The God Squad: The difference between pain and suffering

Rabbi Marc Gellman, Tribune Content Agency on

Q: I think I learn about life and spiritual well-being as I enjoy reading your articles in our local newspaper. I just read your "Honoring the Dead" piece and once again, I was struck by the human suffering and challenges that life presents.

The offering you included in the piece was from H. H mentioned that his father was a prolific reader (his first name was Read) and that his father had lost his eyesight. And, just yesterday I made a call to the wife of a well-known, well-liked local man who was dying from a very recent cancer diagnosis and had chosen to live his final days at home with the support of a professional end-of-life care group. She mentioned to me how hard it was for her to watch her husband suffering.

These were two examples of such great "psychological, physical, material" suffering and challenges presented to people that I became aware of the same day. Wow.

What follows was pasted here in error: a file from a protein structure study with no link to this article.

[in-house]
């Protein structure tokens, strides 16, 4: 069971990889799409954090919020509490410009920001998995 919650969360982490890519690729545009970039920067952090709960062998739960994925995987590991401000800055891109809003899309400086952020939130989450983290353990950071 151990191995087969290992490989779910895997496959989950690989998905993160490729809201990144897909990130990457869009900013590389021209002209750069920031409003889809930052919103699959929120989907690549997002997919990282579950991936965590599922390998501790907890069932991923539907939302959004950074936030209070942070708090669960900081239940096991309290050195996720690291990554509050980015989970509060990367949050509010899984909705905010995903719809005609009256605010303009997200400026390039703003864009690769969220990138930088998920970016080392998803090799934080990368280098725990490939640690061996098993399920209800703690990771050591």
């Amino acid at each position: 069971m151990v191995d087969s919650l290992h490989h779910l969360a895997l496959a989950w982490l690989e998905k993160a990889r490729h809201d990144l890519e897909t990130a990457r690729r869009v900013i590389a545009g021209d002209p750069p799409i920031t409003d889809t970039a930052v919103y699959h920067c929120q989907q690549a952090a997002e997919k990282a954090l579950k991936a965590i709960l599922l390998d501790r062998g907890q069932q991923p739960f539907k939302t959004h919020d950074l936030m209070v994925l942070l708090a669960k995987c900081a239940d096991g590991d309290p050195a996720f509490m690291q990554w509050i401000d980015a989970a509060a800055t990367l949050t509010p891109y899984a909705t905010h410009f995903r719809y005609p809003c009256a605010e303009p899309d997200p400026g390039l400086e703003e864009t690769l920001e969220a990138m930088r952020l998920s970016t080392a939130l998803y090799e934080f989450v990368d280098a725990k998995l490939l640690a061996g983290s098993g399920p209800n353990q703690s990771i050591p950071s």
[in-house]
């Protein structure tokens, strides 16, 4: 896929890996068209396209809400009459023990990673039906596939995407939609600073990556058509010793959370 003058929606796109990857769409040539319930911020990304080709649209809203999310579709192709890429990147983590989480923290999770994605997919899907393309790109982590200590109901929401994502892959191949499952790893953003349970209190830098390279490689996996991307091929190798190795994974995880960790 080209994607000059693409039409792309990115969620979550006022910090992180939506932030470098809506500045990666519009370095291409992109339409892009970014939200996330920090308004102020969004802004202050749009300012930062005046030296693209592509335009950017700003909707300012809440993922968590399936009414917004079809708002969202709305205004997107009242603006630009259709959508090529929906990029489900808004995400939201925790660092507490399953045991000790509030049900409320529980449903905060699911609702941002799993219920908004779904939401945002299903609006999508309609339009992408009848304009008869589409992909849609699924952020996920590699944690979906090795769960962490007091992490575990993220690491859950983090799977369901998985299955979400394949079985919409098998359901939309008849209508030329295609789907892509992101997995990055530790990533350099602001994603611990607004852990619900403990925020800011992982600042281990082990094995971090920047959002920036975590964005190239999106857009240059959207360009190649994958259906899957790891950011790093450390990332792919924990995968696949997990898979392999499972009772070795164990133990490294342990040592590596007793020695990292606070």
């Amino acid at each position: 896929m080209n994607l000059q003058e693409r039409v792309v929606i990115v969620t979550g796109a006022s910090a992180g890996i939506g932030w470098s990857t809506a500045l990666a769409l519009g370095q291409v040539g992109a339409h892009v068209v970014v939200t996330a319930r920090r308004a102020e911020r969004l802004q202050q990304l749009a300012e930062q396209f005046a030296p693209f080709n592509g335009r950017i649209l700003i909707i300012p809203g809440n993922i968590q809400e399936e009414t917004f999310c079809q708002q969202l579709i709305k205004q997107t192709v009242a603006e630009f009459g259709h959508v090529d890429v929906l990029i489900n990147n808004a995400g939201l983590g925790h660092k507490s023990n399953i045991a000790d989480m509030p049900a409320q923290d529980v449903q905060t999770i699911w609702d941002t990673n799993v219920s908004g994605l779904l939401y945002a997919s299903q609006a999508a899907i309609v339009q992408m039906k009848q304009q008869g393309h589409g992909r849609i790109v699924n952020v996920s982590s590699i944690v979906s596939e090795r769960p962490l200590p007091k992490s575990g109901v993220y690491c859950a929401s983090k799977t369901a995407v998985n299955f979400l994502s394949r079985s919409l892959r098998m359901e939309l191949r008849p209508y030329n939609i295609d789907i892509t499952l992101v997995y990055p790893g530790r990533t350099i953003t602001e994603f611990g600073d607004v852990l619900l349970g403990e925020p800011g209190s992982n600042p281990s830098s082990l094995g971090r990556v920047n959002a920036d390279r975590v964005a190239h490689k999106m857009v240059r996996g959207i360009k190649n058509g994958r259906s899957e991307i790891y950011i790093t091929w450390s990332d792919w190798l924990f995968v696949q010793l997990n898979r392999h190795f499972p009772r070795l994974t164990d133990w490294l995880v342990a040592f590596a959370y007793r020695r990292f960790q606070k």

In some of your past articles that I read, I know you have spoken to this. Something like the Material as opposed to the Spiritual being. Very different "aspects", if you will, of human life. And if I recall, separating the two can help in dealing with life's struggles. Can I ask you to consider offering another God Squad piece on helping us deal with life's serious struggles? Trying to get through the suffering. Thank you. – (From S in Kenosha, Wisconsin)

A: The main thing I know is that pain and suffering are not the same. Pain is not a choice. Suffering is a choice. If you drop a heavy object on your foot you will — you must — feel pain. It is a natural reaction to an assault on your well-being. Suffering, on the other hand, is a choice we make to let our pain break us. We need not make the choice to suffer. We can choose instead to accept the pain and overcome the pain and manage the pain. The great gift of faith is that it teaches us how to choose not to suffer.

What are the paths of faith that help us to overcome suffering?


One path is acceptance. My favorite spiritual teaching of acceptance is found in a letter from an anonymous Confederate soldier:

I asked God for strength, that I might achieve;

I was made weak, that I might learn to humbly obey.

I asked for health, that I might do greater things;


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